Today’s Reading: Ephesians 4:17-32
A couple weeks ago, my 18 year old told me he’d had a fight with his friend about a controversial issue. He went on to explain their disagreement and share more details about his point of view. I walked away from that conversation with mixed emotions. On one hand, I felt good because his theology was in line with the Bible and I was thankful that he had the courage to stand up for it. On the other hand, I was worried his delivery may have over shadowed his message. See my 18 year old son is very outspoken about his convictions, but has very little patience for listening to different points of view. Discussions about controversial topics, even those about which we generally agree, often turn heated at our house.
The New International Version translation of the Bible titles Ephesians 4:17-21, our scripture for today, as “Instructions for Christian Living”. Verses 29-32 made me think of Freddy and his loud mouth. Unfortunately I also found them deeply convicting. Let’s take a closer look.
Do not let any unwholesome talk come out of your mouths, but only what is helpful for building others up according to their needs, that it may benefit those who listen (Ephesians 4:29).
Get rid of all bitterness, rage and anger, brawling and slander, along with every form of malice (Ephesians 4:31).
Yikes. While I don’t struggle all that much with gossip, I know what comes out of my mouth isn’t always aimed at building others up. I have room to improve here. But the next part is even harder. Verse 31 goes deeper by instructing us to get rid of bitterness, rage, anger, brawling, slander and malice. This isn’t just about what we say, it includes what we do and what we think/feel. Controlling how we outwardly react to a situation is hard enough, but controlling how we feel in the heat of battle can seem almost impossible sometimes.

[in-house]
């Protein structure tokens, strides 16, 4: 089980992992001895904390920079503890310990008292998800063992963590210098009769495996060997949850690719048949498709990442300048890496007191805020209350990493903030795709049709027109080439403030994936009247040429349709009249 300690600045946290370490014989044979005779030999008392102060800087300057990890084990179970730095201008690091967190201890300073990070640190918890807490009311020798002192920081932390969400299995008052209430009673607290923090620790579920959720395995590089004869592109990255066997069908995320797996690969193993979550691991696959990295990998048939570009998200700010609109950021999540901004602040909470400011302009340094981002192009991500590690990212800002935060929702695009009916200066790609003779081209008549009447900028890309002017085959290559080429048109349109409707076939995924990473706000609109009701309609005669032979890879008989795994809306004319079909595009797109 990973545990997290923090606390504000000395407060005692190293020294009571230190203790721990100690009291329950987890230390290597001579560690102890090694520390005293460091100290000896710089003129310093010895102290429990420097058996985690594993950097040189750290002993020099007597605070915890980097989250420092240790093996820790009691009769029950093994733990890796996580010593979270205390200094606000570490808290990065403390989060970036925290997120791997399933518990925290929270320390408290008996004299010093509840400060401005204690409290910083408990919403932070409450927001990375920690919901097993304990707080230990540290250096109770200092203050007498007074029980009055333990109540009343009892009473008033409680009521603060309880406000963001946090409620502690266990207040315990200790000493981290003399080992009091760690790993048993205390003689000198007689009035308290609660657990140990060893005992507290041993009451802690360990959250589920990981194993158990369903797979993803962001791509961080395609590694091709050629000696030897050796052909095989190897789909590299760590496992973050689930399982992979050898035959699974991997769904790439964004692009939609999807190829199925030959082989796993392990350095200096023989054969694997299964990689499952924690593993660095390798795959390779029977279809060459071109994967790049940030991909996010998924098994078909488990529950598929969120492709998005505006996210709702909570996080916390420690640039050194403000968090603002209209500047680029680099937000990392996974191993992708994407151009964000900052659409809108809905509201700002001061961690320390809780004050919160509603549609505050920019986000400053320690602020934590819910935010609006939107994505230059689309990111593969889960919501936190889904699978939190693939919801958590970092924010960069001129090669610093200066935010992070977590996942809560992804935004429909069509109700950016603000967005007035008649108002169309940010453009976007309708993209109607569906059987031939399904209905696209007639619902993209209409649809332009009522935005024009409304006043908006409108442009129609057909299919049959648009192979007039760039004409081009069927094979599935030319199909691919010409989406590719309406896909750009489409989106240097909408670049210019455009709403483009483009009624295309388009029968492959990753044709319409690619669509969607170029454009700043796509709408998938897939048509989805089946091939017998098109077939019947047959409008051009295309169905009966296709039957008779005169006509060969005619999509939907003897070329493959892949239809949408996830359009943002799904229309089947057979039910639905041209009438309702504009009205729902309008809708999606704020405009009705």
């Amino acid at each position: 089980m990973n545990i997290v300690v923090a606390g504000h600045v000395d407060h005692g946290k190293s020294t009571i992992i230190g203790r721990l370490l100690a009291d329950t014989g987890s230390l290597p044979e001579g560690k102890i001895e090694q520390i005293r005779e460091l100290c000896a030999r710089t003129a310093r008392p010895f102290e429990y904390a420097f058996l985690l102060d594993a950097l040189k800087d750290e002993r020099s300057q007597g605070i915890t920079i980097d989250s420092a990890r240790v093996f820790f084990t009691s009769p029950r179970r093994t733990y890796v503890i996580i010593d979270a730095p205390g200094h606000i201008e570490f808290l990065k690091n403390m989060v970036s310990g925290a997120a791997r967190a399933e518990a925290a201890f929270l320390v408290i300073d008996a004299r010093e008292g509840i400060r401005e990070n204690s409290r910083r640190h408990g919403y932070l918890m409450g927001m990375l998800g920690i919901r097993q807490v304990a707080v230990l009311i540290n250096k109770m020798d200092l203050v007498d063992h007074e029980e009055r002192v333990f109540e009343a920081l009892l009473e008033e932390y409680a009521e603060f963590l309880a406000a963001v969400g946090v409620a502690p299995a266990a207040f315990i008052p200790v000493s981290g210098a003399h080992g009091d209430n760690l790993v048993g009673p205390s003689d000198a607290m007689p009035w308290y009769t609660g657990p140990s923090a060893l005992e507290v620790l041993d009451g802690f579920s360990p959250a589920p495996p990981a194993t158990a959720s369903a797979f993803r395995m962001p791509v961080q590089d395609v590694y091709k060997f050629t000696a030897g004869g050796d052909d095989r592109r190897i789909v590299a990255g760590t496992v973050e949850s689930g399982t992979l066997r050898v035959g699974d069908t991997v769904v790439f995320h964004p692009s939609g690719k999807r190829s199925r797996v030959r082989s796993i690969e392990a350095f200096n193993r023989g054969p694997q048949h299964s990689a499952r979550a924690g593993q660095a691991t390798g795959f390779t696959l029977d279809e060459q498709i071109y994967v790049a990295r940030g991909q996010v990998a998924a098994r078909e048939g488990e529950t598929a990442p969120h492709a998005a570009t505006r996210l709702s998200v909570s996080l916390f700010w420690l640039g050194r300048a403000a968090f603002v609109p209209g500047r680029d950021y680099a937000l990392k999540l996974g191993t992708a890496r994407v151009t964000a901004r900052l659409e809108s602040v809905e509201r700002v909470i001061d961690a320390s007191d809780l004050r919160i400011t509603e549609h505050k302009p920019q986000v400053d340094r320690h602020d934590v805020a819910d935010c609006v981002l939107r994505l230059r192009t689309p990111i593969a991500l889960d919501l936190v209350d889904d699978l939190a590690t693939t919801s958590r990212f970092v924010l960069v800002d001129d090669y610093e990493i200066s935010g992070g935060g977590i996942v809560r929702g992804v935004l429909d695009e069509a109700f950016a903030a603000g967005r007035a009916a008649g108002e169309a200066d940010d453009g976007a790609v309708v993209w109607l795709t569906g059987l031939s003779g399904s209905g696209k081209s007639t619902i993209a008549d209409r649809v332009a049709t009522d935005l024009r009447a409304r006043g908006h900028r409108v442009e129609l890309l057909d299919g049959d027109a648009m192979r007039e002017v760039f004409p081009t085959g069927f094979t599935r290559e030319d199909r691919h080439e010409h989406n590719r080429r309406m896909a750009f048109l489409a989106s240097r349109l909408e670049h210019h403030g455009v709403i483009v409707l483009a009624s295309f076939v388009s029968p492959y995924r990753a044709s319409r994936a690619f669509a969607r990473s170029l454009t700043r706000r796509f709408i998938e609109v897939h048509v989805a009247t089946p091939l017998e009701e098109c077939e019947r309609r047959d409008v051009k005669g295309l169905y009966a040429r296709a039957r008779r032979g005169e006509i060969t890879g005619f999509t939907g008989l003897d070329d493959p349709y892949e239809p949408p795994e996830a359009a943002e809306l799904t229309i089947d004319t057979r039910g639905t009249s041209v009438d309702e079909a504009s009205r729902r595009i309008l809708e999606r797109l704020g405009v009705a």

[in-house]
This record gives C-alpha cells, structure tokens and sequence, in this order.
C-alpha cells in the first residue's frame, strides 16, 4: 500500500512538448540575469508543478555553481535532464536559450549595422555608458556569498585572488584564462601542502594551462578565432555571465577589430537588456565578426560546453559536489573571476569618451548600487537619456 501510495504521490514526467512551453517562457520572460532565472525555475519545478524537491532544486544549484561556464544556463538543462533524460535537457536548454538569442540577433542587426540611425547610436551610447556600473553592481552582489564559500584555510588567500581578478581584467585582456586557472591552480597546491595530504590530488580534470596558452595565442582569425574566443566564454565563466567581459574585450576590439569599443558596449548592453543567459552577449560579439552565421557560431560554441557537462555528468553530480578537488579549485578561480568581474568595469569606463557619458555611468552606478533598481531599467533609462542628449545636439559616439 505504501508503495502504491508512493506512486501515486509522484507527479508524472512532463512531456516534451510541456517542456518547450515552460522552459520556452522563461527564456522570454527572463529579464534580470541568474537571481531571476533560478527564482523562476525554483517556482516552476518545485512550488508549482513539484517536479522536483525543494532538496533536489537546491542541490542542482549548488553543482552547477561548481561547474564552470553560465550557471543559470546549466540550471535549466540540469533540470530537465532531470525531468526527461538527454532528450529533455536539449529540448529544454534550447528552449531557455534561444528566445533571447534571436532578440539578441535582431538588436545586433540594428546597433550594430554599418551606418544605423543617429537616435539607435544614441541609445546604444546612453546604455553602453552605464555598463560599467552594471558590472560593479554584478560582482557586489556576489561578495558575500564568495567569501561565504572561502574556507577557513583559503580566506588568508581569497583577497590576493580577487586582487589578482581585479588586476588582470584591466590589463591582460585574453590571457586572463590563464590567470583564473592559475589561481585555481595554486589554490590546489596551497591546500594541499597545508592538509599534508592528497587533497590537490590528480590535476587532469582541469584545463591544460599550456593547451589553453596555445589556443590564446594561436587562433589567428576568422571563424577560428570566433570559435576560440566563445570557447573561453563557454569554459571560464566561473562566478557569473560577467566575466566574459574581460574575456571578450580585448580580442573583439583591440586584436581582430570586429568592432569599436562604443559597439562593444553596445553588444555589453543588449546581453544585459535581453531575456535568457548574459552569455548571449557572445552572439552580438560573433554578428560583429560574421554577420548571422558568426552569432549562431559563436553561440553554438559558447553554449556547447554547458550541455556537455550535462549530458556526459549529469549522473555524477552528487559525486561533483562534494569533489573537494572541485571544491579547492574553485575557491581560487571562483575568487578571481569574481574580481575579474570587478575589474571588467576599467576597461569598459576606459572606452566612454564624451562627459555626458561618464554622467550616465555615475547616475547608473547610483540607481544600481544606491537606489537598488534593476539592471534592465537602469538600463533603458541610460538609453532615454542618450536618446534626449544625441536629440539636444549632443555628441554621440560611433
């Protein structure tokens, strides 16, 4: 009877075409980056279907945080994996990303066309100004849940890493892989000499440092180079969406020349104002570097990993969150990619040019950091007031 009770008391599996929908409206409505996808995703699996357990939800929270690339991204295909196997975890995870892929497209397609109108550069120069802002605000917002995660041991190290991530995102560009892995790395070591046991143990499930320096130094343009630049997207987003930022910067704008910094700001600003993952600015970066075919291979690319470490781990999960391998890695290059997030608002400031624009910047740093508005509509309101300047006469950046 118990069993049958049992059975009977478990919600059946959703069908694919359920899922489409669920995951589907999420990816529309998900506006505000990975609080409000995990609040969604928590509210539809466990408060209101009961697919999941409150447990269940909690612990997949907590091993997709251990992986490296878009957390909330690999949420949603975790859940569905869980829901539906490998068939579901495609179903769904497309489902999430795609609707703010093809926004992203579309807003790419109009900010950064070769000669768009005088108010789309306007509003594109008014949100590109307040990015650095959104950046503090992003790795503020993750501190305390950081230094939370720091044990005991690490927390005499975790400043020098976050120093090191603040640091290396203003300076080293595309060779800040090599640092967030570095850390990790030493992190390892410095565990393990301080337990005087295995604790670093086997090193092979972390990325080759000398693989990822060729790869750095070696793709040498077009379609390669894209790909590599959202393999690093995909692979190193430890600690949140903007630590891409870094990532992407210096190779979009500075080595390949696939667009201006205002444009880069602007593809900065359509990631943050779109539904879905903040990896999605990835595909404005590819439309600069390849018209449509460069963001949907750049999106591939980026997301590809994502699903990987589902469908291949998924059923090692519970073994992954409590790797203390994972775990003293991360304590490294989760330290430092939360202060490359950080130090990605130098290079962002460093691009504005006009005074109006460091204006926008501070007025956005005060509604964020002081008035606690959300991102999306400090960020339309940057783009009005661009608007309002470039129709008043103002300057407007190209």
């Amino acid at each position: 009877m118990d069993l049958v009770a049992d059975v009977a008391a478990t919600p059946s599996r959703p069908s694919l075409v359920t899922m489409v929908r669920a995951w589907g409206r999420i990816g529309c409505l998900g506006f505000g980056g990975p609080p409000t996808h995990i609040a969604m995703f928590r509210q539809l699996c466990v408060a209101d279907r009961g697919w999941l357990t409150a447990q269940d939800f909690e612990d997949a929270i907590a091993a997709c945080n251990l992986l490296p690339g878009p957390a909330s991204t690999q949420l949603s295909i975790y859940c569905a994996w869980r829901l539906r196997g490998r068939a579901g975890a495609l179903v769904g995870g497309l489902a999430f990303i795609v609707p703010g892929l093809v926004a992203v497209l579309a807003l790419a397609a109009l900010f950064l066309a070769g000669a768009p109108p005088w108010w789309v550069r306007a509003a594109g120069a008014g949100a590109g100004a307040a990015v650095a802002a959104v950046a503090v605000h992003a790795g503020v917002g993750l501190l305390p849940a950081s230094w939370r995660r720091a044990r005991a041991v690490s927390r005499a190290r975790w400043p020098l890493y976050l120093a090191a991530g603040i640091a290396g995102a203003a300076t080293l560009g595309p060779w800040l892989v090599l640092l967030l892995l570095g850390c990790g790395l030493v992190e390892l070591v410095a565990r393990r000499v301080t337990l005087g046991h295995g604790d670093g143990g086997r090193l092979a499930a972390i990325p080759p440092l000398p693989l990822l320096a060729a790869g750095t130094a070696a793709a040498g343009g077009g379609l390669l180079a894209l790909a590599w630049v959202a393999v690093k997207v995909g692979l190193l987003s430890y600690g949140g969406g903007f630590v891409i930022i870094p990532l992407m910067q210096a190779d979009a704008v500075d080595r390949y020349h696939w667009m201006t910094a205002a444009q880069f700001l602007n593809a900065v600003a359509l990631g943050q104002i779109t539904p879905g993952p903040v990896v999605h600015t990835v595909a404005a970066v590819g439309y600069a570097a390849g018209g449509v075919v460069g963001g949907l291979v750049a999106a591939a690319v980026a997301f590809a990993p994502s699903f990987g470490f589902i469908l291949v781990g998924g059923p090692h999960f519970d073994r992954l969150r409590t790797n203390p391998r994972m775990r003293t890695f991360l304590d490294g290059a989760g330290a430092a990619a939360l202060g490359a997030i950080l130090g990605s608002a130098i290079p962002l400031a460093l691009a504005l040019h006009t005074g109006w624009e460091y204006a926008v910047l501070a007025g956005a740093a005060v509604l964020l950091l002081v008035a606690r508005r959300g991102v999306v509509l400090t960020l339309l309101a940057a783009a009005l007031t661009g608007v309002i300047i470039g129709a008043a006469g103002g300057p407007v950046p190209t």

I definitely don’t have everything figured out, but what I have learned is that treating someone with kindness helps to diffuse bitterness, rage and anger. When I feel wronged by someone, my natural reaction is to try and avoid contact with them. But you know what I’ve found? If I treat them with kindness rather than saying hurtful things or avoiding them, harboring anger and bitterness becomes much harder. True kindness and compassion towards others helps to right a lot of wrongs.
Be kind and compassionate to one another, forgiving each other, just as in Christ God forgave you (Ephesians 4:32).